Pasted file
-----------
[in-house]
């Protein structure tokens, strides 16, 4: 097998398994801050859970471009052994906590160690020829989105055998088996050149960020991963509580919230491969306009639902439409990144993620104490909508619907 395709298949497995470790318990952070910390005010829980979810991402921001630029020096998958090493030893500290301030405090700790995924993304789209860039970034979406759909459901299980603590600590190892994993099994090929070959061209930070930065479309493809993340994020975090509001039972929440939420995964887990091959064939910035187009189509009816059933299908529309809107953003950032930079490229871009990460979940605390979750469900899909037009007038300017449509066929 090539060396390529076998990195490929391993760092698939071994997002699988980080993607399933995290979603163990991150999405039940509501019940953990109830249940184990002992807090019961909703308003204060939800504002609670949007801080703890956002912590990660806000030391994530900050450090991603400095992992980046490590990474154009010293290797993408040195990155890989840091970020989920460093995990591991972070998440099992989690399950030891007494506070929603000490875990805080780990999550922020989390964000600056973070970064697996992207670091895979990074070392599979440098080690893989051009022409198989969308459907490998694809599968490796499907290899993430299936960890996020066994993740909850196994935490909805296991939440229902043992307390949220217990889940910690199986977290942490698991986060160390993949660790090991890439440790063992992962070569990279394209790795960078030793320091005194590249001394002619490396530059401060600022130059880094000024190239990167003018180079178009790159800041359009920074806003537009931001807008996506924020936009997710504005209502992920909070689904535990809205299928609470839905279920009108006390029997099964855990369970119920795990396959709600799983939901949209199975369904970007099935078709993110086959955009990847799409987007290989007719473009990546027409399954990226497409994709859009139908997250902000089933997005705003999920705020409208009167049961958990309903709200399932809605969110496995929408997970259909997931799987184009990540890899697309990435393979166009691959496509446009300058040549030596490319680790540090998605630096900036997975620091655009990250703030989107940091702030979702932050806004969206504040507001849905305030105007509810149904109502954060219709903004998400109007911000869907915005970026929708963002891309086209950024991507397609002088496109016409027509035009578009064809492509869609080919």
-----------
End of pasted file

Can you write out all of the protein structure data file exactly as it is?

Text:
[in-house]
């Protein structure tokens, strides 16, 4: 097998398994801050859970471009052994906590160690020829989105055998088996050149960020991963509580919230491969306009639902439409990144993620104490909508619907 395709298949497995470790318990952070910390005010829980979810991402921001630029020096998958090493030893500290301030405090700790995924993304789209860039970034979406759909459901299980603590600590190892994993099994090929070959061209930070930065479309493809993340994020975090509001039972929440939420995964887990091959064939910035187009189509009816059933299908529309809107953003950032930079490229871009990460979940605390979750469900899909037009007038300017449509066929 090539060396390529076998990195490929391993760092698939071994997002699988980080993607399933995290979603163990991150999405039940509501019940953990109830249940184990002992807090019961909703308003204060939800504002609670949007801080703890956002912590990660806000030391994530900050450090991603400095992992980046490590990474154009010293290797993408040195990155890989840091970020989920460093995990591991972070998440099992989690399950030891007494506070929603000490875990805080780990999550922020989390964000600056973070970064697996992207670091895979990074070392599979440098080690893989051009022409198989969308459907490998694809599968490796499907290899993430299936960890996020066994993740909850196994935490909805296991939440229902043992307390949220217990889940910690199986977290942490698991986060160390993949660790090991890439440790063992992962070569990279394209790795960078030793320091005194590249001394002619490396530059401060600022130059880094000024190239990167003018180079178009790159800041359009920074806003537009931001807008996506924020936009997710504005209502992920909070689904535990809205299928609470839905279920009108006390029997099964855990369970119920795990396959709600799983939901949209199975369904970007099935078709993110086959955009990847799409987007290989007719473009990546027409399954990226497409994709859009139908997250902000089933997005705003999920705020409208009167049961958990309903709200399932809605969110496995929408997970259909997931799987184009990540890899697309990435393979166009691959496509446009300058040549030596490319680790540090998605630096900036997975620091655009990250703030989107940091702030979702932050806004969206504040507001849905305030105007509810149904109502954060219709903004998400109007911000869907915005970026929708963002891309086209950024991507397609002088496109016409027509035009578009064809492509869609080919």